"A dogwood tree," I declared. "I love dogwoods--pink if you can find it, but white is good too."

He grumbled some more and that was the end of it--or so I thought. A few days later, my yard was planted and looking lovely. The roses wouldn't bloom for another year--not much, anyway, but they were perfect. The tiny lawn was covered in sod and already looked well tended. And there was my dogwood tree, reigning over the scene. Then as Tom was leaving, he tossed a quick remark over his shoulder: "I couldn't find pink or white. That's a red dogwood."

Red dogwood? That was a new one on me, but I eagerly awaited its bloom the next spring. It didn't. Didn't bloom, that is. When the dogwoods all over the area were bursting with color, my tree still looked as it had all winter. Only after the other blooms were gone and the trees almost fully leafed out did my tree even start to get leaves and it didn't get blossoms at all.

I described my level of disappointment to my husband. Always eager to please, he suggested we yank it out of the ground and get the kind of tree I wanted. I considered it, but I'm a desert girl, born and raised in the arid lands where trees have to be loved into growing. This tree, although it wasn't what I had asked for, had a lovely shape and was well positioned to throw shade on our western windows during the hottest part of the year. I couldn't kill it. I just couldn't. So, full of passive-aggressive indecision, I simply resented it as it grew.

Fast forward a few years. That "ugly" little tree has come into its own. It almost shades our western windows now and will likely provide full shade before this summer is over. It's still a lovely shape as well.  And now--it blossoms! The flowers are edged in red when they first open, but they turn a soft pink color as they grow and they are beautiful.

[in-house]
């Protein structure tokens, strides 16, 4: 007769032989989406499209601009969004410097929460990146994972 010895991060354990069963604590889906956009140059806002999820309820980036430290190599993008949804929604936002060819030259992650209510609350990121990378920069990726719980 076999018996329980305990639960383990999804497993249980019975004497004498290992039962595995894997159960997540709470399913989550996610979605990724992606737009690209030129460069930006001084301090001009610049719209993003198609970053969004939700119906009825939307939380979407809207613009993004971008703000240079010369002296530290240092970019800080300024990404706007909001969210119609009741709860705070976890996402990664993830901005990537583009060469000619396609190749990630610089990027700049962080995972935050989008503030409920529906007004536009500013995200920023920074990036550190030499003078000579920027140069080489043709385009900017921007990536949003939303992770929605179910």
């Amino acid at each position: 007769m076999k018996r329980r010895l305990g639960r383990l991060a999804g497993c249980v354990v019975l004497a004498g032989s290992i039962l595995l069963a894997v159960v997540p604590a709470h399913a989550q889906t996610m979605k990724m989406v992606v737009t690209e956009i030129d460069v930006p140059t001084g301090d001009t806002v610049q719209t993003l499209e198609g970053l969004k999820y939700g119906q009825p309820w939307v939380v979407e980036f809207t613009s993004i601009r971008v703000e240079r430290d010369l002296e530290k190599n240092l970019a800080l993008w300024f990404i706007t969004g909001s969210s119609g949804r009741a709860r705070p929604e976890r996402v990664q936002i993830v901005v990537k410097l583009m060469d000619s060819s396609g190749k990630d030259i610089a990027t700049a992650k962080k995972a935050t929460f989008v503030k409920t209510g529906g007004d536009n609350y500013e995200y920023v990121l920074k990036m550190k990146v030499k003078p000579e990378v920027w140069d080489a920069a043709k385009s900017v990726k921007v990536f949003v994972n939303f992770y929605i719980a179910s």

The tree I almost killed is now one of the beauties of the neighborhood, its blossoms still gracing our yard weeks after the other dogwoods have dropped their blooms. I've apologized to it a few times and I believe it has forgiven me. It has more blossoms this year than ever before. I speak gently to it now. Although I can't say whether it knows me or not, it seems to have had a sudden spurt of intense growth and flower output. I can hardly wait to see it in another few years.

Susan Aylworth is the author of 14 novels, all available as e-books. She loves her northern California home which she shares with her husband of 46 years and the two spoiled cats they serve. When she can't hang out with her seven children and 25 grandbabies, she loves hanging with her fictional offspring, the children of her mind. She also loves hearing from readers. Visit her website at www.susanaylworth.com or find her @SusanAylworth, at .facebook.com/Susan.Aylworth.Author, or on Pinterest. 

Saturday, April 30, 2016

Little Miracles

We live in a beautiful part of northern California and because of where we live, Nature sometimes blesses us with amazing little miracles. One of them happened just recently.

My dear husband (dh) and I were chatting in our backyard when a tiny emerald sparkle flashed into view. It flashed and flashed again--over the bright purple blossoms on our Russian sage, over the just budding pomegranate blossoms on the neighbor's tree, and then--and then the miracle. It landed on the tiniest tip-top twig at the high point of the neighbor's pomegranate and stayed still. When have I ever seen a hummingbird still?

"I'm getting my camera," the dh said.

I scoffed. "It won't stay there long enough for you to get a picture." But hope springs eternal and the dh went for the camera. Second miracle: the bird stayed still. There it was, all two inches and half an ounce of brilliant color, just posing as if it wished its picture to be taken. "I can't believe it," I said. Unruffled, the dh kept shooting and got some marvelous images which I'm sharing here with you today, popping pictures again and again until he caught the final image of the bird resuming flight. Here is one of my favorite miracles of spring. Enjoy!

Susan Aylworth is the author of 14 novels, all available as e-books. She loves her northern California which she shares with her husband of 46 years and the two spoiled cats they serve. When she can't hang out with her seven children and 25 grandbabies, she loves hanging with her fictional offspring, the children of her mind. She loves hearing from readers. Visit her website at www.susanaylworth.com or find her @SusanAylworth, at .facebook.com/Susan.Aylworth.Author, or on Pinterest.